Study “wake-up call” that forestry practices need to change: Corbett

Our Executive Director, Lois Corbett, says a comprehensive new study from Natural Resources Canada should be a wake-up call to the provincial government that the way we manage our forest needs to change, and fast.

The peer-reviewed study, led by Fredericton-based forest ecologist Anthony Taylor, found that climate change and global heating is likely to drastically reduce the number of balsam fir in our woods, a staple species for New Brunswick’s traditional pulp and paper industry.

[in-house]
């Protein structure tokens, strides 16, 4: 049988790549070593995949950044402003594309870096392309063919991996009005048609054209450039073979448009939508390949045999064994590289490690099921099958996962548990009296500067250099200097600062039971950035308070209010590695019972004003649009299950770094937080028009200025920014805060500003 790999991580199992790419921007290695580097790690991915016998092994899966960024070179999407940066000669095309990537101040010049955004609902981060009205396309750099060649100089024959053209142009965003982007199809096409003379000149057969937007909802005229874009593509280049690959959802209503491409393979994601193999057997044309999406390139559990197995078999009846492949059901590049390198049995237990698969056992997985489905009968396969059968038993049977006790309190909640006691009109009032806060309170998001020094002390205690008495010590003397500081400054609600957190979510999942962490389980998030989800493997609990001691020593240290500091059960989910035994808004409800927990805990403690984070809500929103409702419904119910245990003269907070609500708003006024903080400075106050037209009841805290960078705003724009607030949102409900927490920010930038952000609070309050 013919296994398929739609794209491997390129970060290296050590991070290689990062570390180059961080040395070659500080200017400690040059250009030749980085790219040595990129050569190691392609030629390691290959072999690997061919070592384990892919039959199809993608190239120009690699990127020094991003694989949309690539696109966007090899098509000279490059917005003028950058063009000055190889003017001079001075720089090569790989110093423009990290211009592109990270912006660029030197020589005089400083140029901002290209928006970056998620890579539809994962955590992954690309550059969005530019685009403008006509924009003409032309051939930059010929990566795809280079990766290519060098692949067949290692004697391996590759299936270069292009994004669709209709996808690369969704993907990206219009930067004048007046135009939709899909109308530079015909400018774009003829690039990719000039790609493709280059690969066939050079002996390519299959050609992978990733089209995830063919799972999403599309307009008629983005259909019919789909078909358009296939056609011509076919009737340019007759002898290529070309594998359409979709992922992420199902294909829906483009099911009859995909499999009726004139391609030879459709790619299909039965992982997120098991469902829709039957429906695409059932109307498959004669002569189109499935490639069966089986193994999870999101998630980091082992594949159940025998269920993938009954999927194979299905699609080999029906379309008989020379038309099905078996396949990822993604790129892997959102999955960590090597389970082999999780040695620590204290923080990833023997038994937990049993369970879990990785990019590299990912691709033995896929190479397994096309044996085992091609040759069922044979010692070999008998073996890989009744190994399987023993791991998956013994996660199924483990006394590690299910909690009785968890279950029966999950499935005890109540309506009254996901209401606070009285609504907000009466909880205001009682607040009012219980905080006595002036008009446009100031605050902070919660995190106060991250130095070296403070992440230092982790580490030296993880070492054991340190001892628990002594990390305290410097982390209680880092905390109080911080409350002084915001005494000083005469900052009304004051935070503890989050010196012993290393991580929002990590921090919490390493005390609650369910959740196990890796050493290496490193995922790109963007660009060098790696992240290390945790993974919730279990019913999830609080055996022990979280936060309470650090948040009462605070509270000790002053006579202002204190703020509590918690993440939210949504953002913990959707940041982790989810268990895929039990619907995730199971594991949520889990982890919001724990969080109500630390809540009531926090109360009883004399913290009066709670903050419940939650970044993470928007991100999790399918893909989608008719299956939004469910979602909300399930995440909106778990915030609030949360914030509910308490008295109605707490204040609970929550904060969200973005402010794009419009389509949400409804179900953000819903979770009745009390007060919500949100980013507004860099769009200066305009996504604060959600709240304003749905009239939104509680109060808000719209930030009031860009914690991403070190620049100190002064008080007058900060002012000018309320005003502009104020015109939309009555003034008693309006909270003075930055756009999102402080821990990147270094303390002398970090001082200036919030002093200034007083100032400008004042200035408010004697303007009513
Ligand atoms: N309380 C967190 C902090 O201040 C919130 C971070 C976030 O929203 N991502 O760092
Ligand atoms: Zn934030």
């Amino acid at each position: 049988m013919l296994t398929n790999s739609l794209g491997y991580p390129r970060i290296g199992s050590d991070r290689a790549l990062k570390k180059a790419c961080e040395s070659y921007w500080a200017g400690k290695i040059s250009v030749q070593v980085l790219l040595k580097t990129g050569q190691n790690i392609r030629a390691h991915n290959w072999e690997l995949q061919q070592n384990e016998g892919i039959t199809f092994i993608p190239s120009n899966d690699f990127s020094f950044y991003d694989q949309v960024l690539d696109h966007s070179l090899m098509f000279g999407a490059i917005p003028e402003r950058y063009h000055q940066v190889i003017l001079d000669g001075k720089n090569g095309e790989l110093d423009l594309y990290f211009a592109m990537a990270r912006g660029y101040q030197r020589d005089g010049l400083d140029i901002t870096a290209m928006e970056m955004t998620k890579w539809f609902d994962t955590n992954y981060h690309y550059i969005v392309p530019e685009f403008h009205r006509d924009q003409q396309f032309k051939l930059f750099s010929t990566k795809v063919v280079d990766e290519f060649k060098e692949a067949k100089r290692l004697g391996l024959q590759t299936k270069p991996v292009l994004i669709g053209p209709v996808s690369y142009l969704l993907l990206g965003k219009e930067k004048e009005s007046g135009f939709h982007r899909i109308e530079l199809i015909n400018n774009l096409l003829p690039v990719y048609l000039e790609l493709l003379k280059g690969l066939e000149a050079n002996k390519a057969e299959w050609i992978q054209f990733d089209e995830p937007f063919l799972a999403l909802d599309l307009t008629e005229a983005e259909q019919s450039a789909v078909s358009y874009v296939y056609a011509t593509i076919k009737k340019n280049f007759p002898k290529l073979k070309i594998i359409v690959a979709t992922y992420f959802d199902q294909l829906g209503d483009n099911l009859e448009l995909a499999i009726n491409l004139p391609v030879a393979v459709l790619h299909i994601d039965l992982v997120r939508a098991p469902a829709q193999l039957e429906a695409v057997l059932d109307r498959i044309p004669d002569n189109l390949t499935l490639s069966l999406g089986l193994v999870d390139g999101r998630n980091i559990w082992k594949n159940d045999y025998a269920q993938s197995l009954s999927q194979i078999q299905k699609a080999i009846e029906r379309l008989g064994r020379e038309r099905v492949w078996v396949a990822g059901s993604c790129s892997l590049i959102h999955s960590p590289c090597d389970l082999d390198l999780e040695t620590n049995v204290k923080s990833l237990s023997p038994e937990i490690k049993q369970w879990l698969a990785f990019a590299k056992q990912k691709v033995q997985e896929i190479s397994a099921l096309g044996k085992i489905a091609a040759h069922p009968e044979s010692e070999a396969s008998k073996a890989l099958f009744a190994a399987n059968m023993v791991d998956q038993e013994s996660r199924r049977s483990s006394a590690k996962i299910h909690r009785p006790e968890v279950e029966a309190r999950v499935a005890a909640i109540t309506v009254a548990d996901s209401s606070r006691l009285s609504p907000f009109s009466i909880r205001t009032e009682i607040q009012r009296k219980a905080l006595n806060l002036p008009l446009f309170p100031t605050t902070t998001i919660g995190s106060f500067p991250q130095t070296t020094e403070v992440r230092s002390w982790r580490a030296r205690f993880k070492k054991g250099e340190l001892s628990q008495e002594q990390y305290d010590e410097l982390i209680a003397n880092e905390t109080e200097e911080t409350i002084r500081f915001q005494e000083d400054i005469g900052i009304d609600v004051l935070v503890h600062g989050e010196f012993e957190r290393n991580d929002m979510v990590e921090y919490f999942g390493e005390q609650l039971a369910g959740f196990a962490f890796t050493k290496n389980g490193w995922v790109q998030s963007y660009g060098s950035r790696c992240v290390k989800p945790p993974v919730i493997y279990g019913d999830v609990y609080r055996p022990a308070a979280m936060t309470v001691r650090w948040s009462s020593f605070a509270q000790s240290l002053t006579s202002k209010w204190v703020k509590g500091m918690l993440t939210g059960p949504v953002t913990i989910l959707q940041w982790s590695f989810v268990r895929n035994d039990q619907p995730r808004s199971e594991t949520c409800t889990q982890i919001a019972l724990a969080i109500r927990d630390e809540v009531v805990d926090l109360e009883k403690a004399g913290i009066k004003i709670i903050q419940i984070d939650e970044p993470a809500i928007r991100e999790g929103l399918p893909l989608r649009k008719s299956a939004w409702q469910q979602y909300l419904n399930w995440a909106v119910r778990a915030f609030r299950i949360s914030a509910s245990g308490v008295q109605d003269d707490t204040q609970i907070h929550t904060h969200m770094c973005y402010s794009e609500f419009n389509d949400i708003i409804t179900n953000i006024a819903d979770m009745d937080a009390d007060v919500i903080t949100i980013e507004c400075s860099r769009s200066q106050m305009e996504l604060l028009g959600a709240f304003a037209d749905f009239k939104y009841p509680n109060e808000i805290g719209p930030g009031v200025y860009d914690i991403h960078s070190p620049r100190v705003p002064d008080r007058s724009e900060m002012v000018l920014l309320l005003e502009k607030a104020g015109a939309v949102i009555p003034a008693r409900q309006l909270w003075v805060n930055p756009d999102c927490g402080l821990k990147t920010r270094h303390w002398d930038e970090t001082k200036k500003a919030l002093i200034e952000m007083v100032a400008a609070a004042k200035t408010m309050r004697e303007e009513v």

Published in the journal Forest Ecology Management, the study says there is only a 20 per cent chance that stands of balsam fir — New Brunswick’s provincial tree — will regenerate naturally in our woods by 2085. 

“It shows the old way of managing forests, especially Crown forests, isn’t going to work over the longer term,” Corbett told the Canadian Press for an article published in the Globe and Mail on Feb. 21

“Not only is the profit of large corporations at risk, but the sustainability of the forest itself, the species the forests protects and the jobs and the economy the forest creates are affected. It’s a cry for a large change in forestry management.”

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